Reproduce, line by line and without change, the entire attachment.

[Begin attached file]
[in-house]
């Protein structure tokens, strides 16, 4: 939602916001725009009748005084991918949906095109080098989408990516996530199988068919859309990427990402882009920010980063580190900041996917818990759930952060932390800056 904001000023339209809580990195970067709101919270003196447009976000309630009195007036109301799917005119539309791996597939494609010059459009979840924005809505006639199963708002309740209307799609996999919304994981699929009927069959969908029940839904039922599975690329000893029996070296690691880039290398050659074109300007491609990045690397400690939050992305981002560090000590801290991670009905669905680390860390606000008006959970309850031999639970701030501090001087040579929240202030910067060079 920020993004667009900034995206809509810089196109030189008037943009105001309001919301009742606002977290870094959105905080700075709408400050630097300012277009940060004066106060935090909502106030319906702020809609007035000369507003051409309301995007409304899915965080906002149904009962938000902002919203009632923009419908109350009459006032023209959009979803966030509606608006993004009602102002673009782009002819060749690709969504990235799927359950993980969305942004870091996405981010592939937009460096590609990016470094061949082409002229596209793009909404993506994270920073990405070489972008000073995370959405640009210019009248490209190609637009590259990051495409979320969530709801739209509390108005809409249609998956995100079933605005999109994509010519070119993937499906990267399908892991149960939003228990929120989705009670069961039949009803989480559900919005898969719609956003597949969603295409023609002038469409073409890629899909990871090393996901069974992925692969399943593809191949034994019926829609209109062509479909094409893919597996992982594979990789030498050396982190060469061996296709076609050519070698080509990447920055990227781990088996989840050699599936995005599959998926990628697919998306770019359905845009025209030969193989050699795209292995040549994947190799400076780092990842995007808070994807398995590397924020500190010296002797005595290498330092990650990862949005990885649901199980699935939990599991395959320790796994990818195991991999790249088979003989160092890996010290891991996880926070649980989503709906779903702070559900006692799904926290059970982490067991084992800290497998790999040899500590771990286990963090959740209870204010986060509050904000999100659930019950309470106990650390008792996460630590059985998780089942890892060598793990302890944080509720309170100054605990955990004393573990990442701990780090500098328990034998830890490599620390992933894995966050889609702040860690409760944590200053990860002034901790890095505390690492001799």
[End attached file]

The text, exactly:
[in-house]
């Protein structure tokens, strides 16, 4: 939602916001725009009748005084991918949906095109080098989408990516996530199988068919859309990427990402882009920010980063580190900041996917818990759930952060932390800056 904001000023339209809580990195970067709101919270003196447009976000309630009195007036109301799917005119539309791996597939494609010059459009979840924005809505006639199963708002309740209307799609996999919304994981699929009927069959969908029940839904039922599975690329000893029996070296690691880039290398050659074109300007491609990045690397400690939050992305981002560090000590801290991670009905669905680390860390606000008006959970309850031999639970701030501090001087040579929240202030910067060079 920020993004667009900034995206809509810089196109030189008037943009105001309001919301009742606002977290870094959105905080700075709408400050630097300012277009940060004066106060935090909502106030319906702020809609007035000369507003051409309301995007409304899915965080906002149904009962938000902002919203009632923009419908109350009459006032023209959009979803966030509606608006993004009602102002673009782009002819060749690709969504990235799927359950993980969305942004870091996405981010592939937009460096590609990016470094061949082409002229596209793009909404993506994270920073990405070489972008000073995370959405640009210019009248490209190609637009590259990051495409979320969530709801739209509390108005809409249609998956995100079933605005999109994509010519070119993937499906990267399908892991149960939003228990929120989705009670069961039949009803989480559900919005898969719609956003597949969603295409023609002038469409073409890629899909990871090393996901069974992925692969399943593809191949034994019926829609209109062509479909094409893919597996992982594979990789030498050396982190060469061996296709076609050519070698080509990447920055990227781990088996989840050699599936995005599959998926990628697919998306770019359905845009025209030969193989050699795209292995040549994947190799400076780092990842995007808070994807398995590397924020500190010296002797005595290498330092990650990862949005990885649901199980699935939990599991395959320790796994990818195991991999790249088979003989160092890996010290891991996880926070649980989503709906779903702070559900006692799904926290059970982490067991084992800290497998790999040899500590771990286990963090959740209870204010986060509050904000999100659930019950309470106990650390008792996460630590059985998780089942890892060598793990302890944080509720309170100054605990955990004393573990990442701990780090500098328990034998830890490599620390992933894995966050889609702040860690409760944590200053990860002034901790890095505390690492001799």